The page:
SAN FRANCISCOSense Photonics,  a Durham startup focused on building the next generation of 3D sensor solutions, recently named  Google veteran Shauna McIntyre as its new CEO.

Described as a 25-year automotive veteran, she most recently led Google’s automotive services program and Google Maps’ automotive programs. She also served as chief of staff for Google’s consumer electronics division, and on the Board of Directors of Lithia Motors  since April 2019.

WRAL TechWire’s Chantal Allam had the chance to pose a few questions to her shortly after the announcement. Here’s what she had to say:

  • ​Congratulations on the new position. What made you decide to jump from Google to Sense Photonics?

When I learned about the role it was immediately interesting to me from a variety of perspectives. First and foremost is the opportunity to solve one of the industry’s largest problems: enabling objects to see and maneuver in the world around them.  Being at Google within the Google Maps division I was immersed in the future of mobility and the importance of object-based maps. In other words, the future map will be developed and read by machines, not people.

Durham’s Sense Photonics names Google veteran as new CEO

The world is going in this direction quickly.  The hardest part of making this happen is enabling the object to read the road and its surroundings. Technologies attempting to do this have been around for over 10 years, but none have gotten it right. Otherwise the problem would be solved by now. So, to get to a First Principles approach toward solving a major, hairy problem was too good an opportunity to pass up.

Many people — especially at Google — questioned why I would leave such a stable, successful company in the midst of the worst pandemic in modern history.  Suffice to say that I’m that confident in this team’s technology and internal capabilities that it was never a question.

  • Where will you be based?

I’ll be based in our San Francisco office with lots of travel to our facilities in North Carolina and the UK, and to customers and partners globally.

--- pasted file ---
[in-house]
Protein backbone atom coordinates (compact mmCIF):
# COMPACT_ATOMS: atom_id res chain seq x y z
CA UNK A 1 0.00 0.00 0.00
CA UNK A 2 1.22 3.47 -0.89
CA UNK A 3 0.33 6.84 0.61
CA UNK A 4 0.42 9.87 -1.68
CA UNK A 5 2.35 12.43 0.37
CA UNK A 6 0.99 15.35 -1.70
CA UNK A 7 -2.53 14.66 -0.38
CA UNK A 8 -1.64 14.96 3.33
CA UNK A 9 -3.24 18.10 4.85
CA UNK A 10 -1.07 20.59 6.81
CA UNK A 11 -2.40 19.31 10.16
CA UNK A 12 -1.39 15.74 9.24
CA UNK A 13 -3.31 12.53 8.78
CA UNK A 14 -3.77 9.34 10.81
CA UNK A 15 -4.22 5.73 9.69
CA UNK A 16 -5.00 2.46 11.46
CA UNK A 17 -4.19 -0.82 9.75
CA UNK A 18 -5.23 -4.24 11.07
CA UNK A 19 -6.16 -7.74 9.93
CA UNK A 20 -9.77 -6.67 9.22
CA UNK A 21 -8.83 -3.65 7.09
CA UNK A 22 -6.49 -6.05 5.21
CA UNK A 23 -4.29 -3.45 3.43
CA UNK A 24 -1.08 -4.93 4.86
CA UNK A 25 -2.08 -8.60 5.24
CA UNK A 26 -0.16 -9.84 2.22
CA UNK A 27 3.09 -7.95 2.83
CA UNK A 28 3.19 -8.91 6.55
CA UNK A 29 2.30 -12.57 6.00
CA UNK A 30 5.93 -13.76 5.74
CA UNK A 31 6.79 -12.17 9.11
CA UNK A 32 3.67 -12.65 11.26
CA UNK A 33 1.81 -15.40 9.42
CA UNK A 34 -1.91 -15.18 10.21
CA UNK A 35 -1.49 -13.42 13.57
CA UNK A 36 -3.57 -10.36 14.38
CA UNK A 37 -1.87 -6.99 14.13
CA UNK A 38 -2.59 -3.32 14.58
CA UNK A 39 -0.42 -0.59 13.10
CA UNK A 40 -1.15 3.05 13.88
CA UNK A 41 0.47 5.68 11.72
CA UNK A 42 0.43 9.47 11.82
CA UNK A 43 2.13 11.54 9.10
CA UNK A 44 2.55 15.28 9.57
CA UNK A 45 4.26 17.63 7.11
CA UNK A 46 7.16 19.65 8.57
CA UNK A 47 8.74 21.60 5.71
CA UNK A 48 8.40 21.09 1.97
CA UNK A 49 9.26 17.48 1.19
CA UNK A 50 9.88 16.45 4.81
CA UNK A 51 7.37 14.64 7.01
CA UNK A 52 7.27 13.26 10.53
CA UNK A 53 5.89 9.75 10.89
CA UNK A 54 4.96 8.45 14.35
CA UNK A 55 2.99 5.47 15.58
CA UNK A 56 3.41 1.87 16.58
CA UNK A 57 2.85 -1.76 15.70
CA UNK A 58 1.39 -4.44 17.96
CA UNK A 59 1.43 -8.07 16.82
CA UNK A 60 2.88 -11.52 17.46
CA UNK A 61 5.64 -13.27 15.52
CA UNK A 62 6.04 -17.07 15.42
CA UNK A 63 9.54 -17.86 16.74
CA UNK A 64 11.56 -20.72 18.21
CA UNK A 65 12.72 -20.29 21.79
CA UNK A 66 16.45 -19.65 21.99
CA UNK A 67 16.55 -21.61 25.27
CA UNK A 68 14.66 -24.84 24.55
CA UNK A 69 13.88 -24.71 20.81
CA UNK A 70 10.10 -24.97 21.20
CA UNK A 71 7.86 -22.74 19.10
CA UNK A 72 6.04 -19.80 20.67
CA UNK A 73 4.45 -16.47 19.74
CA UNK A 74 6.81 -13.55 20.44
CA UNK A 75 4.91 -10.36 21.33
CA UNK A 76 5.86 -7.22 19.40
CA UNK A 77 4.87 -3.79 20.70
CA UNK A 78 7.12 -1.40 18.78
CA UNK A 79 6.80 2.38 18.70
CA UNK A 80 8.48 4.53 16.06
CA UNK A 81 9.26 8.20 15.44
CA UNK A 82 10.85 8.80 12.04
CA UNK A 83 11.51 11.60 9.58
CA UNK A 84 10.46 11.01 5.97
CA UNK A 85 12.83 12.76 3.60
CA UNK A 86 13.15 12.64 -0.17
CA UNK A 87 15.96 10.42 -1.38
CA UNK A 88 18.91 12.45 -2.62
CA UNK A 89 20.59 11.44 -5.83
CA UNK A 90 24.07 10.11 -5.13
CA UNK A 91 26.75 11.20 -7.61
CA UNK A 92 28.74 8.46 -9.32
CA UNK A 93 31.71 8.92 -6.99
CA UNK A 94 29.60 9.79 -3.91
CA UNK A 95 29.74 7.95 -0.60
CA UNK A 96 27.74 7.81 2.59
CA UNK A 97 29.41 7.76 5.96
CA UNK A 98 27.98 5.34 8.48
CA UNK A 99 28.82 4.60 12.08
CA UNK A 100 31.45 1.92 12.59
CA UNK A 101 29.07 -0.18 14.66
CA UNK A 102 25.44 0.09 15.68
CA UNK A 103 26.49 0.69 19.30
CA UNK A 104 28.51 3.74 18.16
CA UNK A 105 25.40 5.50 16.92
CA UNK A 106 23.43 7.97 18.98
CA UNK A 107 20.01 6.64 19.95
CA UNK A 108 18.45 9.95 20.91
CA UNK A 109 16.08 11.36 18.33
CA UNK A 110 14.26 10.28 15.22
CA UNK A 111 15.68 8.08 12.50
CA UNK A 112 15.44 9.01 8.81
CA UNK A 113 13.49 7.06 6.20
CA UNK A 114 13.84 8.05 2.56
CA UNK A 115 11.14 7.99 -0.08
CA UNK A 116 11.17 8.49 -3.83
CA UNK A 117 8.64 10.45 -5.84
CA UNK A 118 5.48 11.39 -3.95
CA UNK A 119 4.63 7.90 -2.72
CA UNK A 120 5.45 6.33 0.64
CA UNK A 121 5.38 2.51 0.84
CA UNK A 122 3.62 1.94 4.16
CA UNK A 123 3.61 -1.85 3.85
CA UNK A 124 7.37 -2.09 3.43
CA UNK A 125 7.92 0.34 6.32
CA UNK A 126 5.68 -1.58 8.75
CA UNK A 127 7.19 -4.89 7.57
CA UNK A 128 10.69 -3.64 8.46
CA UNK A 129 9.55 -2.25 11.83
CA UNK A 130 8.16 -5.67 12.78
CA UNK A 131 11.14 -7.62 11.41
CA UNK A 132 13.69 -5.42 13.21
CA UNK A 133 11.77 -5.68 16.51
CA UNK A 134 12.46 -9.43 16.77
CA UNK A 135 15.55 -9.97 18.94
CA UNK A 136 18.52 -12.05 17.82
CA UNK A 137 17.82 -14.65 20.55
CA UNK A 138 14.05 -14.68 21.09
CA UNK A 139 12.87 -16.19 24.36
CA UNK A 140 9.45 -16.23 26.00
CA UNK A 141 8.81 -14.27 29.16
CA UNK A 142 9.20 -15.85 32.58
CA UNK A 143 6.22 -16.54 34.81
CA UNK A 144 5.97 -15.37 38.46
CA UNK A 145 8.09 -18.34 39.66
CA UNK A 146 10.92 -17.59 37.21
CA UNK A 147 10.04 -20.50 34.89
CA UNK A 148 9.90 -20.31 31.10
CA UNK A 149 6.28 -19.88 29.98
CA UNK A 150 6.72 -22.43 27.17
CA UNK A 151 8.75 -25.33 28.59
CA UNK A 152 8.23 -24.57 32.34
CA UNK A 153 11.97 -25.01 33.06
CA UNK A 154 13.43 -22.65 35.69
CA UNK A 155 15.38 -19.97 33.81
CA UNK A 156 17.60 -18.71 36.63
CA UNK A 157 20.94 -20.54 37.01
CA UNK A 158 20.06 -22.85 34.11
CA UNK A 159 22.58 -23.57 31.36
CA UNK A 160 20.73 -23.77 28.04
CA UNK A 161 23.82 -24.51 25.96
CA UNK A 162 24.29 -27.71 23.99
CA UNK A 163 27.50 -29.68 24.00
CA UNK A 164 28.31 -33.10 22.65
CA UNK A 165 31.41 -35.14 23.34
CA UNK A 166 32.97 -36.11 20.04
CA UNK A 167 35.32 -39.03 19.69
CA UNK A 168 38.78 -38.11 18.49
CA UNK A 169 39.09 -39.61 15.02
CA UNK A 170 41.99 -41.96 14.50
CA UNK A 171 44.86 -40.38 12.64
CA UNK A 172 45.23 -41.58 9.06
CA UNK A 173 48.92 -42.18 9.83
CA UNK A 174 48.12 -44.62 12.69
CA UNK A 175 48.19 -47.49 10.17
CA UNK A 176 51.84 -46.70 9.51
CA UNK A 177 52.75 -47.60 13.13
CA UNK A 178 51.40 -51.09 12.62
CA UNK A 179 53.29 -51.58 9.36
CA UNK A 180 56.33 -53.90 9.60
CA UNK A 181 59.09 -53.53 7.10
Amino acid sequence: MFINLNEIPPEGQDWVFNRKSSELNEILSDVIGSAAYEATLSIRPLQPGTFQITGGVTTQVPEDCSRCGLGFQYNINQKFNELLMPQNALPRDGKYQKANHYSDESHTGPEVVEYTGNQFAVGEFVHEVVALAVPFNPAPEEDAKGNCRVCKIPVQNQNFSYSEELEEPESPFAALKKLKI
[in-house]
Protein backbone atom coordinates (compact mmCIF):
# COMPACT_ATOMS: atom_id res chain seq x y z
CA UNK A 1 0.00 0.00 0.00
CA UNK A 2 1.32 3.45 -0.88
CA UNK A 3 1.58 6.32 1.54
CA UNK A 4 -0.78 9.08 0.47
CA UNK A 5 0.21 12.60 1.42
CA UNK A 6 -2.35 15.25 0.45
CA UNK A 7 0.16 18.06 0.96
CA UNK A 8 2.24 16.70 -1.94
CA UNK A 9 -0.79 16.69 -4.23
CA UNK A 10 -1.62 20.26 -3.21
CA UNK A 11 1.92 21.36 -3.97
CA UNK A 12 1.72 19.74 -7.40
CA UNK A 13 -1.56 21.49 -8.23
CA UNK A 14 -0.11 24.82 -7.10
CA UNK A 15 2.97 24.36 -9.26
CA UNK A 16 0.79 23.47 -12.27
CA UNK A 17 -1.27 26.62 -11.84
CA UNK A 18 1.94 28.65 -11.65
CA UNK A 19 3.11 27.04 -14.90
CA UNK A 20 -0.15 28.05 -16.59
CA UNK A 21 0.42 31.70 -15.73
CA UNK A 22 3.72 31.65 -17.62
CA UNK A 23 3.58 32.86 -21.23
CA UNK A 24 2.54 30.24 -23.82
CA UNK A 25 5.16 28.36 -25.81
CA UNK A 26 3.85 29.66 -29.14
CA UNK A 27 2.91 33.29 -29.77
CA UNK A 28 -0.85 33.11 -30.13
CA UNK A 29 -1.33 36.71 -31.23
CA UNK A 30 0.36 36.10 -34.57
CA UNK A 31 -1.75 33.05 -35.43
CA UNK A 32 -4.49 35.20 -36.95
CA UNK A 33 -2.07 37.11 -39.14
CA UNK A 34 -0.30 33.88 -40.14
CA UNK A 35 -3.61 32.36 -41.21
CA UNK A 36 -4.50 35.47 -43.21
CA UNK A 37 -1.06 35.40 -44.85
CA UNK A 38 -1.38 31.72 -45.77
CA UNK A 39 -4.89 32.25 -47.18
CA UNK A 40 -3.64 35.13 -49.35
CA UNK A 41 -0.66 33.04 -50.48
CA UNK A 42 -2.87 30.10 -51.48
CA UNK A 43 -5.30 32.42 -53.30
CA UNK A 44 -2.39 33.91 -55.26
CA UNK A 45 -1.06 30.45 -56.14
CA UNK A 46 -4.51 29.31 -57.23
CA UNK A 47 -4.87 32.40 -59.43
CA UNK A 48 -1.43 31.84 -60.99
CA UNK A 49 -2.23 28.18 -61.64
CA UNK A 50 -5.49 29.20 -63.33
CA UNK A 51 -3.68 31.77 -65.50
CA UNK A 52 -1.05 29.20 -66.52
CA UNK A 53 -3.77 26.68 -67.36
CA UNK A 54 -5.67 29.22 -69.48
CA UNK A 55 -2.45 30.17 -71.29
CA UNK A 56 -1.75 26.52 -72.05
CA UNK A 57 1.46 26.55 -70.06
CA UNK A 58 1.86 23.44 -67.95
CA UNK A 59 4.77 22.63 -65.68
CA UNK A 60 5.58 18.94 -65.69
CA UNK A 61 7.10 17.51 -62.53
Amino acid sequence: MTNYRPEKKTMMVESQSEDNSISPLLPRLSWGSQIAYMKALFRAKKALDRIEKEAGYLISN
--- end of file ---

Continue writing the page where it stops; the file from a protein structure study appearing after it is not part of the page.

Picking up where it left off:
• How have your previous jobs prepared you for this position?

This role is a wonderful combination of many previous roles:  the strategic marketing emphasis and cross-functional engineering leadership while at Honeywell; making tough calls in order to weather economic storms while at Sequoia-backed start-up, Achates Power, during the Great Recession; building trusted relationships and influencing at the tops of major corporations while in management consulting at Egon Zehnder; and most recently, launching embedded software at Google where I also learned the immeasurable value of building a tight, highly collaborative culture.

  • Sense Photonics utilizes LiDAR, an active remote sensing system, and 3D sensor technology. What excites you about this technology, and where do you see it headed?

I’m beyond excited about our technology because it gets back to that First Principles approach of solving a major technical problem.  Vehicles must be able to see, which means they need to be able to process lots of data within a very tight timeframe. Our architecture provides the most high-quality data above any other architecture, and we do so without any moving parts, and in a small, cost-effective package.  This is a breakthrough for both industrial and automotive applications.

  • How has the company fared during the coronavirus crisis?​

We are fortunate in that our employees have stayed healthy during this crisis.  We have had one fall ill of the flu in the UK (undetermined if it was COVID-19), but thankfully he’s getting better. We have had to make certain concessions but overall we’re able to continue working – albeit remotely and most of us from our homes.

  • What are your goals for the firm?

We have tremendous capabilities and a fundamentally better solution.  My goal for our company is to show this to the world and be recognized for the positive, transformative effect we’ll have on major industries. It’s monumental.

  • What do you see as some of the main challenges facing autonomous tech?

I think the largest challenges facing autonomous technology are the added cost, performance and durability challenges of any new system.  Having started my career at Ford, I know how sensitive any additional cost is to the vehicle’s Bill of Materials. Even 10c is painful to the OEM for a high-volume product.  We have an inherent cost advantage due to the streamlined nature of our product.

That said, you pile on the per-vehicle cost plus that of the required on-vehicle computing system, connectivity requirements and other creature comforts, these costs add up.  On performance, other solutions do not provide data that is sufficient to deliver the required levels of perception necessary for autonomy applications. Plus, the reliability of the system must be proven out over hundreds of thousands of miles and at least one million miles for heavy truck applications.

From my time leading product and engineering at Honeywell Turbo, I learned first-hand that product issues often emerge in the field even if there was an abundance of testing.  Surprises happen. Again we have inherent advantages given we have no moving parts, but for the industry as a whole this is yet another sophisticated technology to validate, which is nontrivial.

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